Two is a weird record, in the same sense that Owls is a weird band. It follows no particular flow, and yet its structures are not exactly unorthodox. I bend my tongue to explain it precisely because it shouldn’t be so hard to explain. And yet neither is it strange in the same way that the band and its self-titled debut were when they last poked their heads above the surface over a decade ago. This is what makes Two such a joyful, if occasionally off-putting, listen.
This album technically implies a third reunion for Owls, whose first record was nominally a reunion of Midwest emo greats Cap’n Jazz, minus guitarist Davey Von Bohlen, then of the Promise Ring and now a Milwaukee-area tax accountant. But whereas Owls and its off-kilter guitar arpeggios (courtesy of literal wizard Victor Villareal) would later provide a template for the unwashed hordes of twinkly whiners now masquerading as an “emo revival”, Two seems unlikely to do any such thing. Its chunky post-hardcore riffs and unfolding fractal structures recall math rock so much as anything, though of a sort heard at the wrong speed and maybe through a broken speaker. Villareal frequently overdubs his own lines, sometimes harmonizing but mostly layering, tapping in one ear while syncopating palm-muted chords or harmonics in the other, as during “It Collects Itself…”. His playing, especially in solo project Ghosts & Vodka, has always been a revelation, and it absolutely steals the show here.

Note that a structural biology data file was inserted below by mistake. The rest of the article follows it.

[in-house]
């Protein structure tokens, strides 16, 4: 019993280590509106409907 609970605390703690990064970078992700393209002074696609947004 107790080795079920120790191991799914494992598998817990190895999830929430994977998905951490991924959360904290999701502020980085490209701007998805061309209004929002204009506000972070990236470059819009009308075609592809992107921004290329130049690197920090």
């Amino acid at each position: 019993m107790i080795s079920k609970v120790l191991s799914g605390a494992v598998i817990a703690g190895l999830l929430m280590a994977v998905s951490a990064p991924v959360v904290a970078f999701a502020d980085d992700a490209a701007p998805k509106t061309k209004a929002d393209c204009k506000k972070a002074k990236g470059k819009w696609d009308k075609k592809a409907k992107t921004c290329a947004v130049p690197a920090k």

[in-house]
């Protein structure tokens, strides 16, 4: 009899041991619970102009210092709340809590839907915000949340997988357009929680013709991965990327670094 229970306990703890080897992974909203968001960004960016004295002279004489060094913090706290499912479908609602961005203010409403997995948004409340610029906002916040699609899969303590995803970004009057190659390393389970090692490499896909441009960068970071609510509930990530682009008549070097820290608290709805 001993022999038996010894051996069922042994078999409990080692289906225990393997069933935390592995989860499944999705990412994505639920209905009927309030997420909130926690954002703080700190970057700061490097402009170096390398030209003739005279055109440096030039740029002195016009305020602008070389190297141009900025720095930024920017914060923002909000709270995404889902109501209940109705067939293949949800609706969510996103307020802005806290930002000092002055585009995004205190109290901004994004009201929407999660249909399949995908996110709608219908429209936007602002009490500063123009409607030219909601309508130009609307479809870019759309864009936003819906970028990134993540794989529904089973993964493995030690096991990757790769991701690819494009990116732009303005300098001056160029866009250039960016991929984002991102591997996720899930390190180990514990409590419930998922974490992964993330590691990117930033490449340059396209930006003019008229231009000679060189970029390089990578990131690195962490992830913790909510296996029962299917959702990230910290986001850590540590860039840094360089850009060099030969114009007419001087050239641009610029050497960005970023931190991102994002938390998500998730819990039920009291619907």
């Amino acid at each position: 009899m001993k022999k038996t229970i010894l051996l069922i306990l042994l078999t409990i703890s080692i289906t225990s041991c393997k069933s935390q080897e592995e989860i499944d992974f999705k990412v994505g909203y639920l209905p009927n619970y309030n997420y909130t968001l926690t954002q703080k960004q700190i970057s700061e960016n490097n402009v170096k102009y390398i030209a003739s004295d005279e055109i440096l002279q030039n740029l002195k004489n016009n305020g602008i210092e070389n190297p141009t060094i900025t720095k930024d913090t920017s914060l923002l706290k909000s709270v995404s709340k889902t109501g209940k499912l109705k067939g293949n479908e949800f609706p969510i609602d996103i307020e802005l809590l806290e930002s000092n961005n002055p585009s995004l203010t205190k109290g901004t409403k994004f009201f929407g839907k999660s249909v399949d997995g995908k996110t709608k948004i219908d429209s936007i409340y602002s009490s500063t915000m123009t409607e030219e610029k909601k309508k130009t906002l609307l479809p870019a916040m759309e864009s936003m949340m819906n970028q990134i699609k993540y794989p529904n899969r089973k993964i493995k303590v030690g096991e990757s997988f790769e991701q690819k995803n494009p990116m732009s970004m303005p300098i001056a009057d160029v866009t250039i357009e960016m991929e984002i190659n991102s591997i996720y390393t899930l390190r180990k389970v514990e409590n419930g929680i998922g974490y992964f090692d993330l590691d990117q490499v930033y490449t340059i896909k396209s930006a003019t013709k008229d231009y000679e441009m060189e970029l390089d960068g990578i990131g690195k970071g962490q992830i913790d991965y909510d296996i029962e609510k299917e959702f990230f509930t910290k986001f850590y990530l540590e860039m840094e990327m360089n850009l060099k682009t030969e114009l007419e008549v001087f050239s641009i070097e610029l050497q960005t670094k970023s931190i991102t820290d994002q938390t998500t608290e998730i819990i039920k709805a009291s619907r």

Still, weirdness only goes so far without a structure to contain it. And strangest of all, the outlines in place are actually very straightforward, even if Tim Kinsella is howling above it all. “I’m Surprised…” (yes, every song title includes an ellipsis) adheres to a standard verse-chorus-verse pattern, taking fractured guitar work and bass lines and uniting them, along with Kinsella’s best melodies on the album, into a beautifully grooving bridge. Kinsella’s brother Mike (of Owen, American Football, etc etc) utilizes looping tom work to give Villareal’s riffs heft and swing, giving “The Lion…” a pounding intensity and anchoring what might otherwise approach chaos.
In these moments, Two delivers on its promise of weirdness by giving it purpose. These don’t feel like lines pitted against one another, but a series of angles fitting together just so and providing the listener with an at times impenetrable mass. This perhaps contributes to the album’s biggest drawback: beyond a few songs, I never feel drawn to re-listen. There is a method to this, as those few songs change every time I listen to the album, some times preferring “I’m Surprised…”, at others the jagged noise of “I’ll Never Be…”. Two is certainly a good album, and it’s absolutely the one Owls wanted to make. It’s just not always a record I want to listen to.
// Sound Affects
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